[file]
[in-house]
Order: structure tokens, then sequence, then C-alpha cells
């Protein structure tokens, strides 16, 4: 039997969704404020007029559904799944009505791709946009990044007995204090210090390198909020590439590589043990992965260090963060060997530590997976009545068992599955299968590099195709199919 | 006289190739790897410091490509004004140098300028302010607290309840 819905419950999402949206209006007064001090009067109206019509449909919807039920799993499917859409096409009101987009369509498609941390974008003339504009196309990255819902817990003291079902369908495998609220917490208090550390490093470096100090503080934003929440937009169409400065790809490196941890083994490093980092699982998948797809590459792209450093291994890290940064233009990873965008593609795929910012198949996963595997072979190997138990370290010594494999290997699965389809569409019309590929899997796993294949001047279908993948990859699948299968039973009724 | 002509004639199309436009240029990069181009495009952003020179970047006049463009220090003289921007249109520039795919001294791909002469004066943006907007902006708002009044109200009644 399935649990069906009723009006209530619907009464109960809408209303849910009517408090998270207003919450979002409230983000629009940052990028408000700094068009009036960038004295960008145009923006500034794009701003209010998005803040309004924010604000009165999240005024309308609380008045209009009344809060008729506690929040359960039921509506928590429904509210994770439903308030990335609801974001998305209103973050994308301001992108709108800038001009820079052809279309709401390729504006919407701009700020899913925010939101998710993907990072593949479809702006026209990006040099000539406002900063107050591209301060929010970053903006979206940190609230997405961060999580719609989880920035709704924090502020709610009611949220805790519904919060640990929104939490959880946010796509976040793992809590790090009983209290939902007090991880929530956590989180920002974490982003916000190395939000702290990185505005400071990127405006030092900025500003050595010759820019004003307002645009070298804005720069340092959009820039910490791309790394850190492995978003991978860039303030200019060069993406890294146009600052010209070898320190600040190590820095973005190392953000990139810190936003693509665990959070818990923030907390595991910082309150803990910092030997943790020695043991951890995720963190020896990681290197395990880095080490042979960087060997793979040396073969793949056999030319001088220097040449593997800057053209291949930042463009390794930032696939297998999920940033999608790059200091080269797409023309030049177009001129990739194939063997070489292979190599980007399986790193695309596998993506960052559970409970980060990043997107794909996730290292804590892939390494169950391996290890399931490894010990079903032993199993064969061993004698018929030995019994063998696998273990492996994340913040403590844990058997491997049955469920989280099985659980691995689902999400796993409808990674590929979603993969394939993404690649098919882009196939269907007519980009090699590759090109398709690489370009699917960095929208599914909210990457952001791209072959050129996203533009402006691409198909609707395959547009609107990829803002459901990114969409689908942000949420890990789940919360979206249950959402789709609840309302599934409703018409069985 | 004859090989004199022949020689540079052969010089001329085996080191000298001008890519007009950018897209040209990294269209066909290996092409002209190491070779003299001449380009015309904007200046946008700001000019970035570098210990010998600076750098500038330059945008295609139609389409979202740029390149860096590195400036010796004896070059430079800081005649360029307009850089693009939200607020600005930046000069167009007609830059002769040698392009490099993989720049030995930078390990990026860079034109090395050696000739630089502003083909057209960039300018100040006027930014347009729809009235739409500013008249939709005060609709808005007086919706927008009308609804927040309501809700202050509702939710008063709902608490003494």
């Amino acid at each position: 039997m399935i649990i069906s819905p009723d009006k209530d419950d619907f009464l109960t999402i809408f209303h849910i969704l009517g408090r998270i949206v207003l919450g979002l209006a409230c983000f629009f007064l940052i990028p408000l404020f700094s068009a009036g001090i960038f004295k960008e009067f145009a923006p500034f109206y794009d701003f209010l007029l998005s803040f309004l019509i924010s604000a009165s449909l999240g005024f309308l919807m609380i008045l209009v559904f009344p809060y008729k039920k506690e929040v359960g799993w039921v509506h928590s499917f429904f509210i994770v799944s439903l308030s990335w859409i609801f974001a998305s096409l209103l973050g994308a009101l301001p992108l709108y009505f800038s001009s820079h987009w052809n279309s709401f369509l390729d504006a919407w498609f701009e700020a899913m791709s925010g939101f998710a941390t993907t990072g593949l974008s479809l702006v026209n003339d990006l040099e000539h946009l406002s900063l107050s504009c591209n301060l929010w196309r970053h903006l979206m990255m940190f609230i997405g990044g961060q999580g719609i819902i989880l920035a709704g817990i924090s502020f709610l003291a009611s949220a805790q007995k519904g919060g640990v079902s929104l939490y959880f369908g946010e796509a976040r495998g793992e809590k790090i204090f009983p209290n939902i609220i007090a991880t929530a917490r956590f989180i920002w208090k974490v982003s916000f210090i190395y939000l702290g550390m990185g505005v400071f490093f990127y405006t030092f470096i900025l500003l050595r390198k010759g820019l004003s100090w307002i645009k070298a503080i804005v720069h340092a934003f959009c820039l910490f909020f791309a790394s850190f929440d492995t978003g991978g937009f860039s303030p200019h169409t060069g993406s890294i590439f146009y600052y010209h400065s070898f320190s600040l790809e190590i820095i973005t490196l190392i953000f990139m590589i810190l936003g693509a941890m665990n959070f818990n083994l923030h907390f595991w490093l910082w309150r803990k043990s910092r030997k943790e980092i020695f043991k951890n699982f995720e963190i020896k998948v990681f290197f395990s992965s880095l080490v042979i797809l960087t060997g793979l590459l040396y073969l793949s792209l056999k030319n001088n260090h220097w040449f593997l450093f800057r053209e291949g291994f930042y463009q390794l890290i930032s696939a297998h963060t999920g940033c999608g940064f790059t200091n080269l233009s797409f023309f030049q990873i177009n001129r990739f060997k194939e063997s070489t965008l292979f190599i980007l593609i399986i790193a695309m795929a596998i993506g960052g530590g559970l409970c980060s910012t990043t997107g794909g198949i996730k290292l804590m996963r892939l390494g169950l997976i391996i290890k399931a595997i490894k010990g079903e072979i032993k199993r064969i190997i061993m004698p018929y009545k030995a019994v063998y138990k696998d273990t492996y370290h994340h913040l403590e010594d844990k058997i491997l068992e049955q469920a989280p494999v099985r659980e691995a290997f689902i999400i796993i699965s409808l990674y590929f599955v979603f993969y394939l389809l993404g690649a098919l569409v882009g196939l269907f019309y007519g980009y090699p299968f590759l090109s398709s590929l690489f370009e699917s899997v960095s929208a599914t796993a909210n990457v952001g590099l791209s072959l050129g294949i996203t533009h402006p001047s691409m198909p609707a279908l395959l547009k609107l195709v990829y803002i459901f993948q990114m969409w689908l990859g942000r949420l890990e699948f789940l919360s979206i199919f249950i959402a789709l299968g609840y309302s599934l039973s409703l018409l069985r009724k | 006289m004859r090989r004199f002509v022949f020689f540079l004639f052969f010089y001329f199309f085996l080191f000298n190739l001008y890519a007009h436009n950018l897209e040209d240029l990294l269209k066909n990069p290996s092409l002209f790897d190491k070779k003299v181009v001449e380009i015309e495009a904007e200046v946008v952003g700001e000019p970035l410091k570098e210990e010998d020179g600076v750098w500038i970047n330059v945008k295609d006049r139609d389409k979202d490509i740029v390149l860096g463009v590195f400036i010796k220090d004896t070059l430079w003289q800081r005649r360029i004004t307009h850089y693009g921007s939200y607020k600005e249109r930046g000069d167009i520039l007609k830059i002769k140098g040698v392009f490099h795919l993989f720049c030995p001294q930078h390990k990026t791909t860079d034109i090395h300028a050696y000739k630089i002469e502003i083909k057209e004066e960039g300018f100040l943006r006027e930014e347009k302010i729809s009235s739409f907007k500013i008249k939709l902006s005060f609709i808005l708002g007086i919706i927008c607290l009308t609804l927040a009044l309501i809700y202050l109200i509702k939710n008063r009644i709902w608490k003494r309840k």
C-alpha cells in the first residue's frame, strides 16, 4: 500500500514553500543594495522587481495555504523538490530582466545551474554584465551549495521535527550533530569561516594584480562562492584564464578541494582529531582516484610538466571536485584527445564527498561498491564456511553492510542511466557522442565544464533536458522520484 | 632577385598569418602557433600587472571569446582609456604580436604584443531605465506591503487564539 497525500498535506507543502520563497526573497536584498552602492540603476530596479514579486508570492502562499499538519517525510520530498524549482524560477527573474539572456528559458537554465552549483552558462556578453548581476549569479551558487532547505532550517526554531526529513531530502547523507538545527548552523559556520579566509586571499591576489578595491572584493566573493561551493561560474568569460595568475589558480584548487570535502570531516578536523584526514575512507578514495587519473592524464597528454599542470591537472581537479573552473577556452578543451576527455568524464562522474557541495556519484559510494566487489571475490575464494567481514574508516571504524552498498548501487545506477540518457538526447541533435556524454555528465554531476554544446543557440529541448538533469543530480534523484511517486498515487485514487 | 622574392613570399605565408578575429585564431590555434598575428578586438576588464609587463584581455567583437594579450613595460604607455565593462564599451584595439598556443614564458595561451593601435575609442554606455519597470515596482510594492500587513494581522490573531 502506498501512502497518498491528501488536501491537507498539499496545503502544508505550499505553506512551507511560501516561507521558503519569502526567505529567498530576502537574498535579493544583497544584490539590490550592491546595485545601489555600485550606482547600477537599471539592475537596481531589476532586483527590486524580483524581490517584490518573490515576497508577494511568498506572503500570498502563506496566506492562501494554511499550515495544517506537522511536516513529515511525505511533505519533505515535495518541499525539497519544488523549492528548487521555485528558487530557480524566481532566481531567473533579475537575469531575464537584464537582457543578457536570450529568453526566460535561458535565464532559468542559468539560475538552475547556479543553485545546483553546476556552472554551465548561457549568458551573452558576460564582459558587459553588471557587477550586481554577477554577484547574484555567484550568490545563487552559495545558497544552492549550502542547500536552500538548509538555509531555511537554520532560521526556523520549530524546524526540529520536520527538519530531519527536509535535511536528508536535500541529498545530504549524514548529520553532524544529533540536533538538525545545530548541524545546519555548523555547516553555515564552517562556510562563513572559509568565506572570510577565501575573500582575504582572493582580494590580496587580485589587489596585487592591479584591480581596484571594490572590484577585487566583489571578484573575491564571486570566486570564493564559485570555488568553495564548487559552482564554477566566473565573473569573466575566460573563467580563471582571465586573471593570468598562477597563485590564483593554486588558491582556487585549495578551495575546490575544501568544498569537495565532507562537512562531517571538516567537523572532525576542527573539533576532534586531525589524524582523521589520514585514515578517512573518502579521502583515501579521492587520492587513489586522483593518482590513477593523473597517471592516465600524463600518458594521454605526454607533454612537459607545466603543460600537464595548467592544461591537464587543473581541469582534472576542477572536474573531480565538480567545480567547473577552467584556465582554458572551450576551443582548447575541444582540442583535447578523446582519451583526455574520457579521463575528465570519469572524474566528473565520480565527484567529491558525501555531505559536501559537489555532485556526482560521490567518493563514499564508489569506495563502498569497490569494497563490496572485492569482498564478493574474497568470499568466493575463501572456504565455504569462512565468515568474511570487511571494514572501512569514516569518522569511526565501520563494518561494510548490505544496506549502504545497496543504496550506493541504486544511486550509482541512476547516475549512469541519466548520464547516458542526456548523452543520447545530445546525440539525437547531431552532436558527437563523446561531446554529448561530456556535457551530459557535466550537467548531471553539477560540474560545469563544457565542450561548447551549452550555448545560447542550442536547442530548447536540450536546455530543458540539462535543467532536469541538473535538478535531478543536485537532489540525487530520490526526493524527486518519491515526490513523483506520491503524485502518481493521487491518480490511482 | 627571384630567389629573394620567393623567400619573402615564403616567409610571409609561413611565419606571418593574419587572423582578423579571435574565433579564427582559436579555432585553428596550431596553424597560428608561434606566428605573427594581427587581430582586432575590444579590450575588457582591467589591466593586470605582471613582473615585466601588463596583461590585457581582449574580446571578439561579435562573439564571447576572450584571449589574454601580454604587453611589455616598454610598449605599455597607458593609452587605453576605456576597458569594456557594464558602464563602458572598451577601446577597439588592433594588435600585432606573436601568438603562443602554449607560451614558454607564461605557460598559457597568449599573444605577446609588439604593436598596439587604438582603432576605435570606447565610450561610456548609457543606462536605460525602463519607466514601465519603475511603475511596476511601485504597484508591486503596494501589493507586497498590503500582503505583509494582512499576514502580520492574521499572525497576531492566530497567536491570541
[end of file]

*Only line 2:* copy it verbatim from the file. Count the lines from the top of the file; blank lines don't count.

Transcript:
Order: structure tokens, then sequence, then C-alpha cells